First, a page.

There are a couple of things I’d like to share on the later model cars and trucks that will save you some headaches. There have been some reports of wiring harness failure in the popular Tribute model that could shut down an injector or coil on acceleration and set the appropriate misfire code. The failure is usually within a couple of inches of the ECU; a shake and wiggle test will confirm the problem. But with the wire breaking inside the insulation, it would be time well spent to check a pin chart to better identify the suspected wires.

The other is a problem with the 2.3 L engines used in the mid-2000 Mazda 6s. These timing chain-equipped engines have been having a problem with the cam timing shifting when the oil level gets extremely low. In a perfect world, everyone checks the oil and gets timely oil changes, but we all know that’s not always the case.

These engines use a taper to hold the cam gears to the cams while this system allows more precise timing. It’s apparent the cams are seizing momentarily due to the lack of lubrication and the tapers are slipping. Readily available are special tools required to re-time the camshaft, but keep in mind that these are interference engines that won’t tolerate much misalignment. Just remember that the cam timing can be an issue if faced with a no-start condition.

As I’ve said in all my articles lately, you can no longer rely just on what you know to effectively diagnose and repair the modern automobile. With the amount of inherent technology, from controlled-area networks, to reflash technology, to simply reprogramming keys, I’d be willing to say there’s no way for an independent shop to stay in the loop.

The good news is that there is a lot of good information available to help us make the right choices for our shop and customers. But  you have to have Internet access that will let you tap into this knowledge base. If you’re still trying to get by without it because you think you can’t afford it, believe me when I say it’s costing you more trying to do it by the seat of your pants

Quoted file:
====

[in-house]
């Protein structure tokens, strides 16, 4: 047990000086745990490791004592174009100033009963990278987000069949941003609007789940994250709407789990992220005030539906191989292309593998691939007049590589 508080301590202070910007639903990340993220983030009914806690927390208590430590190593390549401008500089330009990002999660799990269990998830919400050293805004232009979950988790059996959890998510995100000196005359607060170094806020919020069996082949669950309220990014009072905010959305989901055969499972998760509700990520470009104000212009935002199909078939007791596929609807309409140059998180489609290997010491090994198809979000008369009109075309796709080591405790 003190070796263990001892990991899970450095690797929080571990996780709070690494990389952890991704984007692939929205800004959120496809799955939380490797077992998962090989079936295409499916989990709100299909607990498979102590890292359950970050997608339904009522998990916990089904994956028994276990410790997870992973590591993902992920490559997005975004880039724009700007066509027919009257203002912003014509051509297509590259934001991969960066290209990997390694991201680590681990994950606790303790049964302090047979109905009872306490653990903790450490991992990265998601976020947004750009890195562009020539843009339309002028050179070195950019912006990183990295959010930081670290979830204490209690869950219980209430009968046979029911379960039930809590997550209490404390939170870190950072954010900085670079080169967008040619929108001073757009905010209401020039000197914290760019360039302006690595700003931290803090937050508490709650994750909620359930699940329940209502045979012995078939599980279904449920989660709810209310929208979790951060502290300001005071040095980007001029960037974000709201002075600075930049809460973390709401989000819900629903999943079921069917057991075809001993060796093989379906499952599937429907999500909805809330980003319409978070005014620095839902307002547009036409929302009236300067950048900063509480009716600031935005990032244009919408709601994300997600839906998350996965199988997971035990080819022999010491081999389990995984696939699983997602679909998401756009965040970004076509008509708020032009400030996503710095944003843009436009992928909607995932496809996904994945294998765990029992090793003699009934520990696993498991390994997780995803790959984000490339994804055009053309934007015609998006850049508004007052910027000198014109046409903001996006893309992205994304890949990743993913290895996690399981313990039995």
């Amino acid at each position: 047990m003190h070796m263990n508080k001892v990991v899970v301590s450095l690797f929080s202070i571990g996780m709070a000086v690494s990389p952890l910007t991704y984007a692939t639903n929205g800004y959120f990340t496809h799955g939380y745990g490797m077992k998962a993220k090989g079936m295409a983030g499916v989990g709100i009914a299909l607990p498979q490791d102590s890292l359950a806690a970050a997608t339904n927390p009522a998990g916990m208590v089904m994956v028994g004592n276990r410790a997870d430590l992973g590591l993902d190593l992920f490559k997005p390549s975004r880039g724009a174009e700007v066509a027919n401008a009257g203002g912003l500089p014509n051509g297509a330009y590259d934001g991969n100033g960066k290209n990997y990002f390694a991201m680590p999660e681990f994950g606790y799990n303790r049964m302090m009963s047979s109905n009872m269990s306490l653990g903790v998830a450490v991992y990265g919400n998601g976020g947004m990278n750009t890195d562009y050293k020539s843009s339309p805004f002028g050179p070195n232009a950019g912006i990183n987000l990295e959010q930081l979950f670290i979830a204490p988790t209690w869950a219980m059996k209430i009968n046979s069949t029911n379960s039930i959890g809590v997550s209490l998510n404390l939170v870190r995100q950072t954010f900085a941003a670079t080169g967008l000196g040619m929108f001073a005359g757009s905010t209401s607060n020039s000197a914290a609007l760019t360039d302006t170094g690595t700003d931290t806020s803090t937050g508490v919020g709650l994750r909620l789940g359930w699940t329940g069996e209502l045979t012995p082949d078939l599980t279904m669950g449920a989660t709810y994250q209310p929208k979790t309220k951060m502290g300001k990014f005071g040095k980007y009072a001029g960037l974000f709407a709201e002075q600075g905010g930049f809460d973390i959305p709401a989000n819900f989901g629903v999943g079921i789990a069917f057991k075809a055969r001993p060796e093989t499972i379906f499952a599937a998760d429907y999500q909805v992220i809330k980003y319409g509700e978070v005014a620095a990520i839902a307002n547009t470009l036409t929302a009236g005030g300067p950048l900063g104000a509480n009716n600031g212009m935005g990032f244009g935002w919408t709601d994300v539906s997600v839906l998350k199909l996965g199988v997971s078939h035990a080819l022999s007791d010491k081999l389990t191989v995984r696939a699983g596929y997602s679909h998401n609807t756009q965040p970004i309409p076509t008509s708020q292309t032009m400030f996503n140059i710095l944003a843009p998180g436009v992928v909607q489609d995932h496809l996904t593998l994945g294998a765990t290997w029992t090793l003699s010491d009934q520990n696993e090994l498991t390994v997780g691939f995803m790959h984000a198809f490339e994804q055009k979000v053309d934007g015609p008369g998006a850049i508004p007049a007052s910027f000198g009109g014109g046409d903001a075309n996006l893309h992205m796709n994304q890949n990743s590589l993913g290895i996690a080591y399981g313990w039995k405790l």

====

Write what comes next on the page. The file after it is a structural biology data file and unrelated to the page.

Students in the Cleveland, OH-based Ohio Technical College (OTC) High Performance and Racing program teamed with Mazda last August to build a race car and serve as its pit crew for The Longest Day of Nelson: 24-Hour Endurance Event.

The vehicle was prepped for Nelson, the world’s oldest 24-hour endurance race for amateur racers of production-based SCCA showroom stock automobiles that premiered in 1980, and students who built the car from the ground up had a fantastic opportunity to experience the entirety of careers available within the high performance and racing industries.

A total of 70 students from three different classes have worked on the MX-5, which placed 2nd in their class and 3rd overall in the Nelson’s Ledges event. The youthful pit crew worked on everything from installing roll cages to maintenance on the track.

“Our students were taught professionalism, sportsmanship and how to work with a team, which is the educational experience of a lifetime,” says Tom King, director of enrollment management at OTC. “They represented Ohio Technical College to the highest level, and for many this event was just the beginning of their racing careers.”

Mazda was the first import carmaker to get involved with OTC, providing the school with a complete MX-5 body in white, along with MAZDASPEED components, to allow students to build a race car in the same manner as professional race shops. Students began the project with a 2007 stock MX-5, which was upgraded with the following aftermarket performance components: Koni coil-over suspension; Wiseco pistons; ACT racing clutch; Enkei RPF1 wheels; Carbotech brake pads; Sparco Pro 2000 race seat and 6-point safety harness; Staubli dry-break refueling system; and MAZDASPEED competition radiator and headers.

The High Performance and Racing Program — currently a 12-week course — now has 60 students enrolled. But big changes are ahead for the program, which is being enhanced this summer into a full, 18-month program solely focused on high performance, motorsports and race technology.

“Within the 12-week program, you can only get an overview of all the intricate automotive components and technologies within this segment of the industry, so we’re excited to be able to teach a curriculum that develops more technical students who are capable of going out and getting jobs in racing venues,” notes Ed Hofstrom, high performance director at OTC, who adds that former students are working with Skip Barber Racing and machine shops across the country, for example.

OTC’s High Performance and Racing course currently provides intense training on the following subjects: High Performance Fuel Systems; High Performance Ignition & Braking; Race Car Suspension Development; Forced Air Induction; HP Cooling, Lubrication and Fuels; and HP Automatic Transmissions.

To learn more about the High Performance and Racing Program or other areas of OTC, visit and